The girls had heard of us talking about Vegas before. Eben explained it to them as “Disneyland for adults”. You should’ve seen their faces when we told them we were bringing them there. They were screaming in excitement and didn’t really know why!!!
I gambled and used hotwire to book our rooms “blind”, hoping that we would get Circus Circus. All we knew was that the last person that booked that price range got that hotel, and that’s the one we wanted. While Eben stepped out of the room, I held my breath, and clicked, book.
We got it!!!
We wanted it because it caters well to kids. They have free circus shows every 45 minutes. They have a midway full of arcade games (kid gambling), and they have a water park that you get free access to if you are a guest.
What is Vegas known for, drinking, gambling, and being wild. So we did that, kid version. Virgin Pina Coladas with way too much whipped cream, midway fair games, and not following any of our regular routines.
On our first night we got “drinks for the road” from the convenience store, and walked down The Strip with the girls. We brought them to the free volcano show at the Mirage, and the free water show at the Bellagio. At that point the girls were tired, had sore legs and we head back. Day two we went to the water park, met some fellow Albertans at the kids midway and repeated The Strip again, this time adding “Kids Eat For Free At Denny’s”!
Las Vegas was a success. We left after two nights, tired, happy, and ready for the next adventure.
Fun roadside stop: We unexpectedly landed on the Imperial Sand Dunes. We were driving and all of a sudden we were surrounded by sand. I had never seen anything like it. Although it was scorching hot it was worth a stop and go check them out. First we “illegally” pulled over and told to go “touch” them and come back since the road signs said no stopping.
But half a mile later we found a road pull out which had open access to them. They were AMAZING!
Arias learned the hard way that sand can get real hot when she wandered don’t the sunny side of a dune (after we told her not to), lost her shoe in the sand and freaked out that it was hot and she was stuck. Eben went to rescue her as we both shook our heads passively aggressively saying “I TOLD YOU SO”.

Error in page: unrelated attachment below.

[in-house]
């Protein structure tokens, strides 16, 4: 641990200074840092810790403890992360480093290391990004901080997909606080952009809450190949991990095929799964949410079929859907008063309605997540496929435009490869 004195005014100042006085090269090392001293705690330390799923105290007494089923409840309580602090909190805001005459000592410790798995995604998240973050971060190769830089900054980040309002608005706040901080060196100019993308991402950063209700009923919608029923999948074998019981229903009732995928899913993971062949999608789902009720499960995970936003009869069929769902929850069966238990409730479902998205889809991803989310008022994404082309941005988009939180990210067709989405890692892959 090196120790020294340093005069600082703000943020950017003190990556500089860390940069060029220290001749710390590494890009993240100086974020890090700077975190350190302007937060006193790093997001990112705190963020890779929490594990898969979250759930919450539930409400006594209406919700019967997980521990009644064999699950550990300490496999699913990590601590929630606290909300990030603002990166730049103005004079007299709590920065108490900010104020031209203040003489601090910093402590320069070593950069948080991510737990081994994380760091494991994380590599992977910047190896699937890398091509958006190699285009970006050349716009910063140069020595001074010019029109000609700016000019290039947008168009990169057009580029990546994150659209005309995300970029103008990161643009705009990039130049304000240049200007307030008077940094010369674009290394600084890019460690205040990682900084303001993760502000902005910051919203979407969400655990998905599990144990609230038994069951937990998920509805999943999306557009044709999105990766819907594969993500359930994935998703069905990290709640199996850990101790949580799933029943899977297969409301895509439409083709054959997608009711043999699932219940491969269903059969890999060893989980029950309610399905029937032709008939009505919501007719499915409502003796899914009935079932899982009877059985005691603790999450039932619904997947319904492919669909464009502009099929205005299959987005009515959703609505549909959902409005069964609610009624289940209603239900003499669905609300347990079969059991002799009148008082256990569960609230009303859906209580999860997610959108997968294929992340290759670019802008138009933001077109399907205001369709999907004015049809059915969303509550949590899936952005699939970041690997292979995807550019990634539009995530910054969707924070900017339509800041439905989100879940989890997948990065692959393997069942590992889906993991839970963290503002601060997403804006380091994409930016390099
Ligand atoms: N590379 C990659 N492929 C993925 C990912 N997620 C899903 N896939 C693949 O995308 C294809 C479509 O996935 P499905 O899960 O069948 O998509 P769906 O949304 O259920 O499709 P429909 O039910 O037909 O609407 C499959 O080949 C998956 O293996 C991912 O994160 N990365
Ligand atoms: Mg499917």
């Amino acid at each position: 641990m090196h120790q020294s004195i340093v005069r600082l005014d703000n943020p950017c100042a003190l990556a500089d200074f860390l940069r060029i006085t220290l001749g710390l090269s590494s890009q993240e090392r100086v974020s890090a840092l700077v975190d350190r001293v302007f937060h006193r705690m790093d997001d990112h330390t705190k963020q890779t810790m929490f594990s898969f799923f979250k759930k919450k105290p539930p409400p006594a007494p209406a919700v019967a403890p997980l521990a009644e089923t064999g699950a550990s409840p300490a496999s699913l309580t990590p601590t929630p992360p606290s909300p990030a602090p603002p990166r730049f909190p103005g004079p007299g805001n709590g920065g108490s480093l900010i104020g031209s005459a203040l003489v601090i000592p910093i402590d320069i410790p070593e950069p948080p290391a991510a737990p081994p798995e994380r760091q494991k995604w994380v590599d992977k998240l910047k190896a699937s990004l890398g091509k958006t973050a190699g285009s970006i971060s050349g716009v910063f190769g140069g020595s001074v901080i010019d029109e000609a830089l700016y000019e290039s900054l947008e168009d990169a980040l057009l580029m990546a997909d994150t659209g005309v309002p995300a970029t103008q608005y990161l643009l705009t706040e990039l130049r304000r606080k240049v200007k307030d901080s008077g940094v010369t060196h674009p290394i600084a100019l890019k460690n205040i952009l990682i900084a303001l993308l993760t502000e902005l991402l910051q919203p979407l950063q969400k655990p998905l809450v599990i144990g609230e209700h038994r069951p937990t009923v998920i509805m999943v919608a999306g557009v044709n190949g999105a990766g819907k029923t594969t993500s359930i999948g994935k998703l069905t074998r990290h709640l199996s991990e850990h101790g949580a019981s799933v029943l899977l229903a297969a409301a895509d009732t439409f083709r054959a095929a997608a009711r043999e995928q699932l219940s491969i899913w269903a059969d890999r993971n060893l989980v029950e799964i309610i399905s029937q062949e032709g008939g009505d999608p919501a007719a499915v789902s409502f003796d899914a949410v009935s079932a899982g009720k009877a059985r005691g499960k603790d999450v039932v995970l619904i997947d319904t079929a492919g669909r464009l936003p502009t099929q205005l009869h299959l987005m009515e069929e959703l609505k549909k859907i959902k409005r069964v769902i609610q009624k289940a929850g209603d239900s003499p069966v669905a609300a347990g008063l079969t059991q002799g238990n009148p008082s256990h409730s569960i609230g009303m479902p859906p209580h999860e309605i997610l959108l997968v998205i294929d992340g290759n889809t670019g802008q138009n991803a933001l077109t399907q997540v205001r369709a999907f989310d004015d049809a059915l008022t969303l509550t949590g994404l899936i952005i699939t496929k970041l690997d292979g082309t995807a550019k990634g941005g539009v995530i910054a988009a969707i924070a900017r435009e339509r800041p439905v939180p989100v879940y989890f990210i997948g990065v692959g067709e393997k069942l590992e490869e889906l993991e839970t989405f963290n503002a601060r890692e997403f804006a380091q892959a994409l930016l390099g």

The Mexican Border
We heard that crossing the Calexico/Mexicali border was a good spot. But as we drove through and weren’t stopped by anyone we thought “wait, that was too easy!” Where do you get stamps? Where do you get tourist visas so that we don’t get in trouble when we try to leave Mexico one day?
We rolled down our window and asked an official what exactly we are supposed to do. Luckily he was friendly, because when he asked how many kids we had and how old they are, we turned around to find Arias’ completely hidden under a blanket!!! She was doing it so she could see her iPad without the sunlight bothering her. We looked like we were trying to smuggle small kids into the country!!!
Down The Baja
Once across the border we were excited to make some distance and get to our new home. We didn’t quite know where we wanted to sleep our first night, we just wanted to drive as far as we could each day. On day 1 that put us in Bufeo. Let me tell you. There is not a lot in Bufeo. It has a handful of homes, one posada, and one restaurant.
The restaurant, where we hoped to eat, was closed that day. The owners went to the neighbouring town. The “hotel” had minimal solar power, (meaning one flickering light), no fans, two shotty beds, and it was expensive…but it was a roof over our heads and the next town was far.
That was night one.
Day two started great, and then the highway disappeared and turned into an extremely rutted dirt road. It was so sad it was funny. It was slow, long, frustrating, but we got through it.
Day 3 the only highlight was Ellia getting carsick! Not much of a highlight, but it was a change from “road trip routine”.
By the end of that day we arrived in Todos Santos!
Now we are trying to find a rental house for ourselves, and get into a new routine. Getting the girls into school, figuring out this town, and finding the quaint little spots. A whole new adventure.